As occupancy restrictions for Texas restaurants slowly lift, many in the food and hospitality industry want you to be sure of one thing: Restaurants have stepped up their efforts to responsibly serve, cook and clean so guests can once again enjoy the dining experiences that so many of us have been longing for since the pandemic began.
Using a $500,000 grant from the Texas Workforce Commission (TWC), the Texas Restaurant Association (TRA) has partnered with Dallas College to provide online training and certification for restaurant workers and owners. The aim is to give businesses the chance to examine and improve their protocols and, through certification, restore consumer confidence in dining out.
The certification, and notification to patrons that a restaurant has completed the training, will come in the form of an easily recognized decal affixed on the doors of your favorite neighborhood restaurants, cafes and bars—not unlike the food safety letter grade signs introduced in New York more than a decade ago.
Additionally, Texas restaurants will receive free covert inspections through a partnership with A Closer Look, a mystery shopping and customer experience company with decades of experience in the hospitality sector. Even as restaurants across the state re-open their dining rooms after forced closure due to COVID-19, 77% of consumers still say they plan to reduce visits to restaurants in the future.
In order to save many restaurant establishments from going under, the TRA thought it was necessary to come up with a way to address consumer confidence through a holistic program that will train, inspect and certify restaurants on the additional precautions that must be taken per the governor’s minimum standard health protocols.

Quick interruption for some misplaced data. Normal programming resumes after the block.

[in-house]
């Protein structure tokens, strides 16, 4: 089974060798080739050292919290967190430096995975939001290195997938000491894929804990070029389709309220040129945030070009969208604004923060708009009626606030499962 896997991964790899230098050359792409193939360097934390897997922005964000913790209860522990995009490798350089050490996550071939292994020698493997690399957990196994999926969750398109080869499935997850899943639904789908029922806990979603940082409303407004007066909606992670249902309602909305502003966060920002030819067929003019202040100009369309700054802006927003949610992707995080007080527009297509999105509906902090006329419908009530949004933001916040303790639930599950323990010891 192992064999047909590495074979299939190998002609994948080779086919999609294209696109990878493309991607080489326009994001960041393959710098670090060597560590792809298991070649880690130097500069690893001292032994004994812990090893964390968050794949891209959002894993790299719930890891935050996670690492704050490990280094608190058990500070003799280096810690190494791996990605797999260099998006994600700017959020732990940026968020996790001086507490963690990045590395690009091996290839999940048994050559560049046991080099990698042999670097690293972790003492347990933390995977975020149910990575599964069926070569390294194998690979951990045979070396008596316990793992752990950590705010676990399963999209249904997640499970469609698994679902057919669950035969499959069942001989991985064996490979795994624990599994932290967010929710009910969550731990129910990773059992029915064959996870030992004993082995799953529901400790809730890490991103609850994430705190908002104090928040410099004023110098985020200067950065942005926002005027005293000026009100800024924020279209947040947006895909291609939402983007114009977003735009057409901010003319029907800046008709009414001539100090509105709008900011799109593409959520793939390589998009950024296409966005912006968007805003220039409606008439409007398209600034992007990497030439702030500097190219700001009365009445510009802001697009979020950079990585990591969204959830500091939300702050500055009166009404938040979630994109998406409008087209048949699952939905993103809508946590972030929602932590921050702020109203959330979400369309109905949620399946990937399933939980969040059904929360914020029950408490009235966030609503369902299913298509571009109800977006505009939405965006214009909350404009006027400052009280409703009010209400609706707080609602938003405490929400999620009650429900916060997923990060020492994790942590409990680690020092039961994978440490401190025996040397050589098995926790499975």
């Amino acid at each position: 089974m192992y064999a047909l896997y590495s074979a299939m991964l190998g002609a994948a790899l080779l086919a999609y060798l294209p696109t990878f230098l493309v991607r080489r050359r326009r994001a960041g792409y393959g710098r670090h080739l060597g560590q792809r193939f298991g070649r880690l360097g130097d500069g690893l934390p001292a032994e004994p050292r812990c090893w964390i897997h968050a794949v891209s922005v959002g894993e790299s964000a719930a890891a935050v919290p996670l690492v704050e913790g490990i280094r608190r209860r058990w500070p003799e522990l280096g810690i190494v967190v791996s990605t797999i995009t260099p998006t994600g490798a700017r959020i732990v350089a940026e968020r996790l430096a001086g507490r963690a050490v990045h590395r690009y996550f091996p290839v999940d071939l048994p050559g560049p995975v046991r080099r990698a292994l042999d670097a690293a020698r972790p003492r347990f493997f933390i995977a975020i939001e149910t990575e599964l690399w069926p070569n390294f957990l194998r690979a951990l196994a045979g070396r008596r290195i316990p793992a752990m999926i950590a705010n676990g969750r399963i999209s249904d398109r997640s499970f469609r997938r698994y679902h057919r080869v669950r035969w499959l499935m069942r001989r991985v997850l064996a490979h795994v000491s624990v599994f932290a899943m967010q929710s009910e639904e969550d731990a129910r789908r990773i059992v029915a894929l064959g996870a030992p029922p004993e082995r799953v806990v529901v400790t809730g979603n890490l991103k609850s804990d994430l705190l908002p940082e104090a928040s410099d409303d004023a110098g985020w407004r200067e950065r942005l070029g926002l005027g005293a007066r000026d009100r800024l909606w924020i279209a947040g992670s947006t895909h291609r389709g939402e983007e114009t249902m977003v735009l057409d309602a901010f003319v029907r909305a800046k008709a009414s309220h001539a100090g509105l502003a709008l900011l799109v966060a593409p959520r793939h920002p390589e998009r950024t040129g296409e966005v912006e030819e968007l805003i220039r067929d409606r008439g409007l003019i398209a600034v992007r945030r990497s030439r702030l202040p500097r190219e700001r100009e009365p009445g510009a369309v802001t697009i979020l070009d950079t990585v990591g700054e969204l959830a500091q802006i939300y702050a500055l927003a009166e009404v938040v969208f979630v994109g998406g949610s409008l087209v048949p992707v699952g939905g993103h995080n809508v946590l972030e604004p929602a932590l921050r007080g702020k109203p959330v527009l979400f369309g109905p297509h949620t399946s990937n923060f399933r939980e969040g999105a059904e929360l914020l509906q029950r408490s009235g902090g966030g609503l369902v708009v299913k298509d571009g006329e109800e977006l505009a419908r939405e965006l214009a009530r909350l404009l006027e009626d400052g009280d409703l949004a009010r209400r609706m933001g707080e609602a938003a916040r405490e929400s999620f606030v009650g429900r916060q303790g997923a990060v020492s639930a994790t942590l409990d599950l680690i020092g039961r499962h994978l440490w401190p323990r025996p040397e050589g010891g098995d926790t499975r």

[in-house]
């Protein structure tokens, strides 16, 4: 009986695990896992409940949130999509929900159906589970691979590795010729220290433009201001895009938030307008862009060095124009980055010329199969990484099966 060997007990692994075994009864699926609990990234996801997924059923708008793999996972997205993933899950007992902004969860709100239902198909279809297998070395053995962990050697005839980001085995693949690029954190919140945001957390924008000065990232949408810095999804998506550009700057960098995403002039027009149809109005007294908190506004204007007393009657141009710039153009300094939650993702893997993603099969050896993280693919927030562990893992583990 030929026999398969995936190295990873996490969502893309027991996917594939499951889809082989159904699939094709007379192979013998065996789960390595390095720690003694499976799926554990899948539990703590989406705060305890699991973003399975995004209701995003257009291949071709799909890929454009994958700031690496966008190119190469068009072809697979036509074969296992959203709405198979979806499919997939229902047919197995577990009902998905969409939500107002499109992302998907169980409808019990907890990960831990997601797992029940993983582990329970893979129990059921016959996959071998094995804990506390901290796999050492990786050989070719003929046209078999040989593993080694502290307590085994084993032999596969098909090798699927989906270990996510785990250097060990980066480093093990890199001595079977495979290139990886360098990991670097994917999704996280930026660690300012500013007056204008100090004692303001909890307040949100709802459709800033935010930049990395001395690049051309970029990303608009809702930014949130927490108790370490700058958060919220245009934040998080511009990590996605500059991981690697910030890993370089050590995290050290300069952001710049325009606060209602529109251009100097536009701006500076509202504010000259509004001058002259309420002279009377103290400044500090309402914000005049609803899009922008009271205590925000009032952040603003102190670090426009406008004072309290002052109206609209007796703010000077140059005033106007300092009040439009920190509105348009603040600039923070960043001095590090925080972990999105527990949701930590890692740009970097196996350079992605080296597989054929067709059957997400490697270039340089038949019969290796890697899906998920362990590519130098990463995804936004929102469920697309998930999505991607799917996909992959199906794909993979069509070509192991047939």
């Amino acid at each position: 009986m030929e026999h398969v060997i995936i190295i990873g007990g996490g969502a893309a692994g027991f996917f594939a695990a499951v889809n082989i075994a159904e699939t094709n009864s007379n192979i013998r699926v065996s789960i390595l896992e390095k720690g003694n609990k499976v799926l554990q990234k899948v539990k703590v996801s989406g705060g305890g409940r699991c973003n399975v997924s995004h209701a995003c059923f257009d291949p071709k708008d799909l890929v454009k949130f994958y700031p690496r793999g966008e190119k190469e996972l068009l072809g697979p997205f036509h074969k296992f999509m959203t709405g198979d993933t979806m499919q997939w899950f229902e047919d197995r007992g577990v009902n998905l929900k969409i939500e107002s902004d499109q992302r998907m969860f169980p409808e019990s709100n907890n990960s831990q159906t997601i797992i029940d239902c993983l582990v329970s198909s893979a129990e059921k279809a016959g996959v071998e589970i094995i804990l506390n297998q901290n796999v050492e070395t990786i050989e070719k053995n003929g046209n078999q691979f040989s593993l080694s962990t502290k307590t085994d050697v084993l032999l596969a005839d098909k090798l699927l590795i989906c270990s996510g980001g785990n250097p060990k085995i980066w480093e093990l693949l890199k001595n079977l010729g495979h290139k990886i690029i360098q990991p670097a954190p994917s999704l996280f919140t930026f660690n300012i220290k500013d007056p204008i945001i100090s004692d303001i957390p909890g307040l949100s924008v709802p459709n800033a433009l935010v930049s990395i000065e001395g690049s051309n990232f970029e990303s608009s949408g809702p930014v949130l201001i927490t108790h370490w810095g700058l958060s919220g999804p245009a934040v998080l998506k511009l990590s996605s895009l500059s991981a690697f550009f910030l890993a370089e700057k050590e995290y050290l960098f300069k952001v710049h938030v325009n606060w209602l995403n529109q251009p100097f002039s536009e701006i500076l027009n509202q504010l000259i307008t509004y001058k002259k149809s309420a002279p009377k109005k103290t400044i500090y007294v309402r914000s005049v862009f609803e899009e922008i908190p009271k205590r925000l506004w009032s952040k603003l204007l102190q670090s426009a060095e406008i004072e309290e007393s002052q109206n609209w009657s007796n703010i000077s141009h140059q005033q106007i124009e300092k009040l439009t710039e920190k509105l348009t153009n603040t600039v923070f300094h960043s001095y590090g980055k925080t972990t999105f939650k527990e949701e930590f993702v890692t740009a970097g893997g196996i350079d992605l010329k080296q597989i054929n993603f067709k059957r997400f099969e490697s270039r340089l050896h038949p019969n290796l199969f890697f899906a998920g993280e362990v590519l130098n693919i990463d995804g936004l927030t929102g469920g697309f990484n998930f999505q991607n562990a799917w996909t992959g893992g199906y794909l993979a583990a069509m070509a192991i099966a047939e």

“Dallas College is excited to partner with the Texas Restaurant Association to deliver rigorous online health and safety training aligned with the guidance provided by various public regulatory agencies,” said Dr. Joe May, chancellor of Dallas College. “With restaurants offering their patrons added peace of mind after training and certification, there will be increased revenue for businesses, particularly the restaurant and hospitality industry, which has suffered devastating losses. Dallas College strongly supports the local economy and renews its support for the workforce that powers them.”
The training program consists of five courses with a focus on each role within the restaurant: New Protocols for Owners and Operators; Take Out, Delivery and Food Trucks; Front of House Staff; Back of House Staff; and Cleaning Crew. In order to become certified and earn a decal, employees from a restaurant must complete all five courses.
A member of A Closer Look’s team will visit participating restaurants, providing feedback directly to the owner for more focused training. The initial grant from Texas Workforce Commission will provide funding for 500 restaurants to be evaluated and certified with 2,500 of their employees receiving training. TRA and Dallas College plan to continue expanding grant funding from the TWC to ensure all restaurants and employees can participate.
“This comprehensive program allows restaurant owners and their staff to demonstrate to the public that they have done everything possible to safely receive guests in their dining rooms,” said Dr. Emily Williams Knight, president and CEO of the TRA. “I am proud that TRA can provide a training program to ensure employees are aware, trained and certified in what is expected and required to safely operate today. This is a big win for our industry and will continue to build trust between consumers and restaurants. With more than 700,000 jobs lost and $5 billion in revenue since the start of the pandemic, Texas restaurants need this support, and I am confident we will continue to rise to the challenge of feeding and caring for Texans.”
The first class will start on June 25 with approximately 2,500 trainees.
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